Understanding the Accumulation Distribution Line: A Comprehensive Guide


The https://forexhero.info/python-linear-optimization-package/#toc-0 indicator is a useful tool for measuring buying and selling pressure in the market. Plus, it is a fantastic indicator for confirming or contradicting current trends. Remember to use the A/D indicator in conjunction with other technical tools. This way, you could be more confident in your next trading move. Volume precedes price — this is the cardinal rule of using the Accumulation/Distribution Indicator.

  • Third, create a running total of Money Flow Volume to form the Accumulation Distribution Line (ADL).
  • Originally, Marc Chaikin referred to the ADL indicator as the Cumulative Money Flow Line.
  • If the close is in the higher range zone then the volume is said to have been positive, if the close is in the lower range zone then the volume is said to have been negative.
  • This results in higher stock prices and, consequently, increased profits for those who are able to capitalize on this trend.
  • Both of these technical indicators use price and volume, albeit somewhat differently.
  • The one who developed the A/D indicator was the famous trader and analyst Marc Chaikin.

The aim is to read the line’s direction and determine the buying or selling pressure behind the underlying trend. For example, when the asset price is on the rise, but the A/D indicator is falling. It can indicate that the accumulation or buying volume is not strong enough to support the rising price. These circumstances could mean that a price drop is imminent in the short term. The accumulation distribution indicator does not factor in the previous close. Instead, it focuses on the proximity of closing price relative to stock’s high-low range for the given period (day, week, or month).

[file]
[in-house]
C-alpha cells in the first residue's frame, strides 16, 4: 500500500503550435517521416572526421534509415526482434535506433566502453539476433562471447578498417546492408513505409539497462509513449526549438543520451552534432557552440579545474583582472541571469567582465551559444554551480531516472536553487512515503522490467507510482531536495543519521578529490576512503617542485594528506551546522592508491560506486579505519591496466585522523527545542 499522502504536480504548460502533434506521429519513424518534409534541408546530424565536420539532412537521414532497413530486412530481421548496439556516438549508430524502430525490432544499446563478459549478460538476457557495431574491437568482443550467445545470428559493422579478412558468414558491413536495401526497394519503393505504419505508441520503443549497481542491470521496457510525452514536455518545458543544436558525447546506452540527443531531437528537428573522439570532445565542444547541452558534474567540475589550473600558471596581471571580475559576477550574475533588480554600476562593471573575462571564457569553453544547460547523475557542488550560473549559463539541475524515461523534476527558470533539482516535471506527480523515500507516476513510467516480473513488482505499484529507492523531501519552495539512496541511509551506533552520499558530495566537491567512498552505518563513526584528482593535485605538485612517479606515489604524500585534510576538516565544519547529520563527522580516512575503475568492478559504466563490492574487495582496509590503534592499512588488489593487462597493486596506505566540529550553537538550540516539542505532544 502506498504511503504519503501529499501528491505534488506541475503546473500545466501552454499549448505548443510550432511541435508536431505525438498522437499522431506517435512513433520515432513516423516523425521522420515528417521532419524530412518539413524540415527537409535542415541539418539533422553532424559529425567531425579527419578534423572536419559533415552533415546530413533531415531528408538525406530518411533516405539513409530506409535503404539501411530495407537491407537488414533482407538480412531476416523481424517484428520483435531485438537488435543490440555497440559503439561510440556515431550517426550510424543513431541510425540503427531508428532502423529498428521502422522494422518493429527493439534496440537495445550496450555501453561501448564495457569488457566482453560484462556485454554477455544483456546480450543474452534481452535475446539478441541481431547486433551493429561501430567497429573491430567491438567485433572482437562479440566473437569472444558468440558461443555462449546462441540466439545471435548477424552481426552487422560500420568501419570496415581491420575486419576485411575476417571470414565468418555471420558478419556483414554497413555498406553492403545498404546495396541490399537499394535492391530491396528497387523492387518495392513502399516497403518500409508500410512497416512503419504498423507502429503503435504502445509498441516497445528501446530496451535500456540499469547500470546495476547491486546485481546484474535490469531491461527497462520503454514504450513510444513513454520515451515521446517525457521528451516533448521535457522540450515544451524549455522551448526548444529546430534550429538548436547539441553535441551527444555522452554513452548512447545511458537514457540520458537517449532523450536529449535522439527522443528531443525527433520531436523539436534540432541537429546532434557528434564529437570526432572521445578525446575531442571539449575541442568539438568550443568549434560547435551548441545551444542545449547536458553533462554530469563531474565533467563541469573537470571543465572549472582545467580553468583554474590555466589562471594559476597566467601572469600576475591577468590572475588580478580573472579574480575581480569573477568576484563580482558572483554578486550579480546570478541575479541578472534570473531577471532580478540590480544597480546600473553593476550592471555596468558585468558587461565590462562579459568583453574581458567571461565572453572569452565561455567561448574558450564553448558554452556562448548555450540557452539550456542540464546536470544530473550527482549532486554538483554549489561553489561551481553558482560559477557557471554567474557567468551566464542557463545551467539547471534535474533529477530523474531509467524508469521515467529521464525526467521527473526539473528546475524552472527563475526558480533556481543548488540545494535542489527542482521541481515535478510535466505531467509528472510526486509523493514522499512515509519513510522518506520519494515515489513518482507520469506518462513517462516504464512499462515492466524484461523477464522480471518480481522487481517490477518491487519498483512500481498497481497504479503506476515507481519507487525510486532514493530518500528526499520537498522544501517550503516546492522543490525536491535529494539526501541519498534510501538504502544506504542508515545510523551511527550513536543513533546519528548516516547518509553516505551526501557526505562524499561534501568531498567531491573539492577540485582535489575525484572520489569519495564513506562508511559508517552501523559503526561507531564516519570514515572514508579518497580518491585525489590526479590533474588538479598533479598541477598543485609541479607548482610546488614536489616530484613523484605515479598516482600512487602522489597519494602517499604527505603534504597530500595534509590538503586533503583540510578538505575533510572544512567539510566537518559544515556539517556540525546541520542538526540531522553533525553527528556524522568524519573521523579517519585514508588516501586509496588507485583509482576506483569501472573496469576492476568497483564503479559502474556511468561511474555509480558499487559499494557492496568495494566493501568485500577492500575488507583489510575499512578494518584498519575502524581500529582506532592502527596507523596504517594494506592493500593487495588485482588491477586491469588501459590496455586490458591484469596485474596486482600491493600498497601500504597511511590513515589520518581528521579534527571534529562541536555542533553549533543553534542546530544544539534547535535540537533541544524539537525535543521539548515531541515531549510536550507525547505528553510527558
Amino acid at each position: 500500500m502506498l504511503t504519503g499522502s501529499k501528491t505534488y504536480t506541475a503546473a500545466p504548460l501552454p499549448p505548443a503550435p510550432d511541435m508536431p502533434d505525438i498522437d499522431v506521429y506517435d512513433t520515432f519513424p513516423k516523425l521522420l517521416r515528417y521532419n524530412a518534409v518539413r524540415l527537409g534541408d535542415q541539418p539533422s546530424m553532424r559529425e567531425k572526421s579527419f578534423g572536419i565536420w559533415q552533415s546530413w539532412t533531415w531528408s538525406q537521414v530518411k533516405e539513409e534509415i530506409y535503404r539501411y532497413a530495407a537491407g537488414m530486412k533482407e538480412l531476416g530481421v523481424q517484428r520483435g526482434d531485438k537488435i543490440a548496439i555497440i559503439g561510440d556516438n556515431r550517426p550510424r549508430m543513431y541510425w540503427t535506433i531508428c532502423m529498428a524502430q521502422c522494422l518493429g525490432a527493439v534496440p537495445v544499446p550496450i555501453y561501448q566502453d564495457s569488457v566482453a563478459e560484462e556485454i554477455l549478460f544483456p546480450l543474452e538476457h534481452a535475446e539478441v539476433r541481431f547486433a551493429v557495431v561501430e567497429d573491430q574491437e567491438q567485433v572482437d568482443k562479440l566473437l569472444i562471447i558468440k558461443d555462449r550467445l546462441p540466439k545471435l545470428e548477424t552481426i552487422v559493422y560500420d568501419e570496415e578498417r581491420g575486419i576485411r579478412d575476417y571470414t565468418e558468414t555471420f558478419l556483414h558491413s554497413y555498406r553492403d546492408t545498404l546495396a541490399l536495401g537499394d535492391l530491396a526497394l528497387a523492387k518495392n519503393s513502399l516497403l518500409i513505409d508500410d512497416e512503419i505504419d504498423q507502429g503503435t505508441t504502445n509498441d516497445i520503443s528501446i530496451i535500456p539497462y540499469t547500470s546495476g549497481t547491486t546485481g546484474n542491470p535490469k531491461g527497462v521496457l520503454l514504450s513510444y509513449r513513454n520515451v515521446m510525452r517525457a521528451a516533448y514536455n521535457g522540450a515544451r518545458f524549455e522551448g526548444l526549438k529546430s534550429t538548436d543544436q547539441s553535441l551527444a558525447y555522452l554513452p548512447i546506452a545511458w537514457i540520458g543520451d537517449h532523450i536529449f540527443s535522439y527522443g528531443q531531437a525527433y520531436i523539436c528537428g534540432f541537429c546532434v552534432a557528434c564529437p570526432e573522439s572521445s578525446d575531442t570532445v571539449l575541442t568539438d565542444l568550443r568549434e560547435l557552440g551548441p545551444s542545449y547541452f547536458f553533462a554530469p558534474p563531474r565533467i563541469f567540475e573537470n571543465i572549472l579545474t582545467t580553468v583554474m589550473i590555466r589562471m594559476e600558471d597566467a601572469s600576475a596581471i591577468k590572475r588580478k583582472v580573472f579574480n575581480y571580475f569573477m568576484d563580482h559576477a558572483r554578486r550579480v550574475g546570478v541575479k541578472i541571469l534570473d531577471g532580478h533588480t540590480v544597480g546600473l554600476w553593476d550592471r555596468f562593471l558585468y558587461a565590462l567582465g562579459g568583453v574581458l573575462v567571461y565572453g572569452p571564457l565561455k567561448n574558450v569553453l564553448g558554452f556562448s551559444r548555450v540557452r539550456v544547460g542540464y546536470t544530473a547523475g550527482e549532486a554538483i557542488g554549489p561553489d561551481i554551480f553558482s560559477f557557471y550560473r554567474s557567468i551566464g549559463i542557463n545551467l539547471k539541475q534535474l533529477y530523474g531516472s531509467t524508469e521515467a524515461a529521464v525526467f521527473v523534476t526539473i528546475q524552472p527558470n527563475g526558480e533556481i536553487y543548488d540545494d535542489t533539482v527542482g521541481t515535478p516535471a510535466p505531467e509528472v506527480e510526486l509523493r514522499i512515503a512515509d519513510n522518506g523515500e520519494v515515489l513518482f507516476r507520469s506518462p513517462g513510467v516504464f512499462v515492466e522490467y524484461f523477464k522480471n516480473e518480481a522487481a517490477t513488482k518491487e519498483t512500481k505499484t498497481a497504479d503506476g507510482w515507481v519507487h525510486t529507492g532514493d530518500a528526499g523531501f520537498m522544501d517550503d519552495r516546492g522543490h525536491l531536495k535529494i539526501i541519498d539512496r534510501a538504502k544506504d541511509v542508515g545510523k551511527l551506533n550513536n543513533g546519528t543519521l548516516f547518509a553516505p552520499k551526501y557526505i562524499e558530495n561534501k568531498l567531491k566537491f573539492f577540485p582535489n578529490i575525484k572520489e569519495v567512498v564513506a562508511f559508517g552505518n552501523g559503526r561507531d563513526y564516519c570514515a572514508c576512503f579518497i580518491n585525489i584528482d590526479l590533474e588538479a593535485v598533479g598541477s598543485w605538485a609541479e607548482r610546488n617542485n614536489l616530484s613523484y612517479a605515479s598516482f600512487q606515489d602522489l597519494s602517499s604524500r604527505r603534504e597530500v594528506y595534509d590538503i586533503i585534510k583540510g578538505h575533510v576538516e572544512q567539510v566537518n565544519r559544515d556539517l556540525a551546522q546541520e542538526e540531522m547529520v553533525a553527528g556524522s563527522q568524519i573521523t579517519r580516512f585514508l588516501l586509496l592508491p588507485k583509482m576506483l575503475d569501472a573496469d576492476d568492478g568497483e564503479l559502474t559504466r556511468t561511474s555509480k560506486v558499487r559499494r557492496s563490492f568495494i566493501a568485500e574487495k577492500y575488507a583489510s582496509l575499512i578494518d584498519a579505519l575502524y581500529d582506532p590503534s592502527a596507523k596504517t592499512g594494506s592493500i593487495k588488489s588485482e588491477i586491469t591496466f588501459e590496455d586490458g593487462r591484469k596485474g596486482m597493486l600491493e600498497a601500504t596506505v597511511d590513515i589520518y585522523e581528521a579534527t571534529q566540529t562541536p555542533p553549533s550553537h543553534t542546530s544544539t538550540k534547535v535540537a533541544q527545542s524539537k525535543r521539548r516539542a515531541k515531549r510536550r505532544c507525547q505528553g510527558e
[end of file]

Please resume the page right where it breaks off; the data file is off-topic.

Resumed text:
Indicators A ~ C

Hence, one can estimate the trading position as per potential price movements. The A/D line also spots price-volume divergences, which helps traders confirm the trend’s strength and sustainability. In conclusion, the Accumulation/Distribution Line is a valuable technical indicator for assessing money flow into and out of a security. It can help traders identify trends, potential reversals, and confirmations of price movements.


Volume is in effect reduced unless the Money Flow Multiplier is at its extremes (+1 or -1). The multiplier is +1 when the close is on the high and -1 when the close is on the low. All volume is positive when +1 and all volume is negative when -1. At .50, only half of the volume translates into the period’s Money Flow Volume.


If the close is in the higher range zone then the volume is said to have been positive, if the close is in the lower range zone then the volume is said to have been negative. By combining the western technical analysis along with Japanese candlestick charting techniques, the AD line could be used to capture a trend successfully. In Figure B, at points 4, 5 & 8 one would have been able to take advantage of the uptrend & downtrend.

If the line is falling, it denotes a market in the distribution phase. In either case, be sure to confirm the trend direction with other technical indicators before taking up a position on the asset you’re considering. In this way, traders can predict the security’s future price trend as well as potential reversals. Making those predictions with reasonable accuracy allows traders to go long or short on a security at the appropriate time. The Accumulation/Distribution Indicator (A/D) is an indicator that any technical trader should understand.

Using the A/D Indicator with Other Technical Indicators

A/D can move in the same direction as price changes or in the opposite direction. This public indicator helps you to find as many divergences with as many indicators you like, without the long hassle of knowing and coding the divergence yourself. Just replace the “Divergence Condition” with your formula and give it a title in the second step, everything simply illustrated to someone without any coding experience! Similar concepts apply if a price closes within the lower half of a period’s price range.

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The accumulation/distribution indicator (A/D) is a cumulative indicator that uses volume and price to assess whether a stock is being accumulated or distributed. The A/D measure seeks to identify divergences between the stock price and the volume flow. The Accumulation/Distribution Line (A/D Line) is a popular technical indicator that helps investors and traders measure the cumulative flow of money into and out of a security. Marc Chaikin developed it in the 1970s to provide insights into financial assets’ supply and demand dynamics, including stocks and commodities. The primary rule of the A/D indicator is that stock volume precedes stock price.

What is accumulation and why is it important?

Accumulation occurs when the quantity of something is added to or increases over time. In finance, accumulation more specifically means increasing the position size in one asset, increasing the number of assets owned/positions, or an overall increase in buying activity in an asset.